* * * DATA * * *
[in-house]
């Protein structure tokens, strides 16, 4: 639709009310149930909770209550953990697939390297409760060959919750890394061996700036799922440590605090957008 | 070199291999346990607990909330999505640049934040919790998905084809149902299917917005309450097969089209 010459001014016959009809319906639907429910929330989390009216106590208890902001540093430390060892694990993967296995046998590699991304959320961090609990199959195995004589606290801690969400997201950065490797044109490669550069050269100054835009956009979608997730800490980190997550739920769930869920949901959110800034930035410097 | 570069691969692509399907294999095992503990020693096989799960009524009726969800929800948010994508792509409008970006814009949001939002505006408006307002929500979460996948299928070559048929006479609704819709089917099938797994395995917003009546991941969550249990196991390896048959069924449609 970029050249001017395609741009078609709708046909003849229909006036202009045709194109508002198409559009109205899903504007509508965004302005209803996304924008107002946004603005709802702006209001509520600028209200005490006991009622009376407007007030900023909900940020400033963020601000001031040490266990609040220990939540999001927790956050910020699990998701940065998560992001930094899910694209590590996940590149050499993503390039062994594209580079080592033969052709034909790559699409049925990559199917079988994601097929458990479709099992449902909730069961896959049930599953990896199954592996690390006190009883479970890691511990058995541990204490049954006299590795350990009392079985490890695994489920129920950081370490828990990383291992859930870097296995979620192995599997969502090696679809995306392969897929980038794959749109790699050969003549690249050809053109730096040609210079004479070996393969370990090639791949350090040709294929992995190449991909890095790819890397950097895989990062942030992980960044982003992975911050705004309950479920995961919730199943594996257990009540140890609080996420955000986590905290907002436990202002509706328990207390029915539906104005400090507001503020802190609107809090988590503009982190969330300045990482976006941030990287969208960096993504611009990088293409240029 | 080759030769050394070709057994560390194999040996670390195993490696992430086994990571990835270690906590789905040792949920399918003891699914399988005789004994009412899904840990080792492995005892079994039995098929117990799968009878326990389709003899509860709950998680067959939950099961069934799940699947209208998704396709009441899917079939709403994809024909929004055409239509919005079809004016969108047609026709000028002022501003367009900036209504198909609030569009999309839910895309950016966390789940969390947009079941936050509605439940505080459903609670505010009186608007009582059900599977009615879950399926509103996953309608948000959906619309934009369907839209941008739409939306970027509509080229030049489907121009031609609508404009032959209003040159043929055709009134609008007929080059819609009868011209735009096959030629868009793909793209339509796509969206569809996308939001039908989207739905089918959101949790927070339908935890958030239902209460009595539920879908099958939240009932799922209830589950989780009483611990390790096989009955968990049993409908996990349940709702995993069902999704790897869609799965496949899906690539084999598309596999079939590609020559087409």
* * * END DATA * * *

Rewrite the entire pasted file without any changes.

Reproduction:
[in-house]
């Protein structure tokens, strides 16, 4: 639709009310149930909770209550953990697939390297409760060959919750890394061996700036799922440590605090957008 | 070199291999346990607990909330999505640049934040919790998905084809149902299917917005309450097969089209 010459001014016959009809319906639907429910929330989390009216106590208890902001540093430390060892694990993967296995046998590699991304959320961090609990199959195995004589606290801690969400997201950065490797044109490669550069050269100054835009956009979608997730800490980190997550739920769930869920949901959110800034930035410097 | 570069691969692509399907294999095992503990020693096989799960009524009726969800929800948010994508792509409008970006814009949001939002505006408006307002929500979460996948299928070559048929006479609704819709089917099938797994395995917003009546991941969550249990196991390896048959069924449609 970029050249001017395609741009078609709708046909003849229909006036202009045709194109508002198409559009109205899903504007509508965004302005209803996304924008107002946004603005709802702006209001509520600028209200005490006991009622009376407007007030900023909900940020400033963020601000001031040490266990609040220990939540999001927790956050910020699990998701940065998560992001930094899910694209590590996940590149050499993503390039062994594209580079080592033969052709034909790559699409049925990559199917079988994601097929458990479709099992449902909730069961896959049930599953990896199954592996690390006190009883479970890691511990058995541990204490049954006299590795350990009392079985490890695994489920129920950081370490828990990383291992859930870097296995979620192995599997969502090696679809995306392969897929980038794959749109790699050969003549690249050809053109730096040609210079004479070996393969370990090639791949350090040709294929992995190449991909890095790819890397950097895989990062942030992980960044982003992975911050705004309950479920995961919730199943594996257990009540140890609080996420955000986590905290907002436990202002509706328990207390029915539906104005400090507001503020802190609107809090988590503009982190969330300045990482976006941030990287969208960096993504611009990088293409240029 | 080759030769050394070709057994560390194999040996670390195993490696992430086994990571990835270690906590789905040792949920399918003891699914399988005789004994009412899904840990080792492995005892079994039995098929117990799968009878326990389709003899509860709950998680067959939950099961069934799940699947209208998704396709009441899917079939709403994809024909929004055409239509919005079809004016969108047609026709000028002022501003367009900036209504198909609030569009999309839910895309950016966390789940969390947009079941936050509605439940505080459903609670505010009186608007009582059900599977009615879950399926509103996953309608948000959906619309934009369907839209941008739409939306970027509509080229030049489907121009031609609508404009032959209003040159043929055709009134609008007929080059819609009868011209735009096959030629868009793909793209339509796509969206569809996308939001039908989207739905089918959101949790927070339908935890958030239902209460009595539920879908099958939240009932799922209830589950989780009483611990390790096989009955968990049993409908996990349940709702995993069902999704790897869609799965496949899906690539084999598309596999079939590609020559087409």